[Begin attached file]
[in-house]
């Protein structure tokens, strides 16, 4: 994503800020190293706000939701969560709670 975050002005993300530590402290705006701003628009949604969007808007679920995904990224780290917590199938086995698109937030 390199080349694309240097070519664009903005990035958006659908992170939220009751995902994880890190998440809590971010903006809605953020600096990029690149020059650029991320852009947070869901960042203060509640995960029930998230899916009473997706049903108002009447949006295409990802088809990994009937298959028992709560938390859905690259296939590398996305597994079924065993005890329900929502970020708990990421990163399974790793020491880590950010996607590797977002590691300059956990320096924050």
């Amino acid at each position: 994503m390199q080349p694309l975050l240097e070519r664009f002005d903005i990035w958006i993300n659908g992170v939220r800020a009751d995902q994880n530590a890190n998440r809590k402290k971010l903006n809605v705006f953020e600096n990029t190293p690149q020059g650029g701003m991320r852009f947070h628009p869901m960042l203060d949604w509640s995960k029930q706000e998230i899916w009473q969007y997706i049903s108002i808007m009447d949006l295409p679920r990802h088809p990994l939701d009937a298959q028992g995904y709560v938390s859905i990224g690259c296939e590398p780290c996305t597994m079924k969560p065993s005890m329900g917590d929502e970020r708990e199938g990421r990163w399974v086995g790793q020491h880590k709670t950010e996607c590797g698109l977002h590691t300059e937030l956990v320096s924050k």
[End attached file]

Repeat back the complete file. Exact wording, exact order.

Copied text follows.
[in-house]
């Protein structure tokens, strides 16, 4: 994503800020190293706000939701969560709670 975050002005993300530590402290705006701003628009949604969007808007679920995904990224780290917590199938086995698109937030 390199080349694309240097070519664009903005990035958006659908992170939220009751995902994880890190998440809590971010903006809605953020600096990029690149020059650029991320852009947070869901960042203060509640995960029930998230899916009473997706049903108002009447949006295409990802088809990994009937298959028992709560938390859905690259296939590398996305597994079924065993005890329900929502970020708990990421990163399974790793020491880590950010996607590797977002590691300059956990320096924050």
């Amino acid at each position: 994503m390199q080349p694309l975050l240097e070519r664009f002005d903005i990035w958006i993300n659908g992170v939220r800020a009751d995902q994880n530590a890190n998440r809590k402290k971010l903006n809605v705006f953020e600096n990029t190293p690149q020059g650029g701003m991320r852009f947070h628009p869901m960042l203060d949604w509640s995960k029930q706000e998230i899916w009473q969007y997706i049903s108002i808007m009447d949006l295409p679920r990802h088809p990994l939701d009937a298959q028992g995904y709560v938390s859905i990224g690259c296939e590398p780290c996305t597994m079924k969560p065993s005890m329900g917590d929502e970020r708990e199938g990421r990163w399974v086995g790793q020491h880590k709670t950010e996607c590797g698109l977002h590691t300059e937030l956990v320096s924050k």